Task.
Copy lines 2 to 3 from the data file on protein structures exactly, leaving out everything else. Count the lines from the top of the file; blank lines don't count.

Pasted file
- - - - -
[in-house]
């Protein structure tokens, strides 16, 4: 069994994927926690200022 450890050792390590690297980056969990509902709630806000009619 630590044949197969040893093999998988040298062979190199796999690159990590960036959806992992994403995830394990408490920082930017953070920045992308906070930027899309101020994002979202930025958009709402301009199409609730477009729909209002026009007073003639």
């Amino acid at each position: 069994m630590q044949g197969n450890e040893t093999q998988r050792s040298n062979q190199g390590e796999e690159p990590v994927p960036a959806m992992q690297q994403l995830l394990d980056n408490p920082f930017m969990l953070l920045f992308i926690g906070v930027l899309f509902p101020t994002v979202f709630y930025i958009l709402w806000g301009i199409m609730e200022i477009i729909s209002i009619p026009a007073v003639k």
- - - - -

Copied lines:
């Protein structure tokens, strides 16, 4: 069994994927926690200022 450890050792390590690297980056969990509902709630806000009619 630590044949197969040893093999998988040298062979190199796999690159990590960036959806992992994403995830394990408490920082930017953070920045992308906070930027899309101020994002979202930025958009709402301009199409609730477009729909209002026009007073003639």
């Amino acid at each position: 069994m630590q044949g197969n450890e040893t093999q998988r050792s040298n062979q190199g390590e796999e690159p990590v994927p960036a959806m992992q690297q994403l995830l394990d980056n408490p920082f930017m969990l953070l920045f992308i926690g906070v930027l899309f509902p101020t994002v979202f709630y930025i958009l709402w806000g301009i199409m609730e200022i477009i729909s209002i009619p026009a007073v003639k």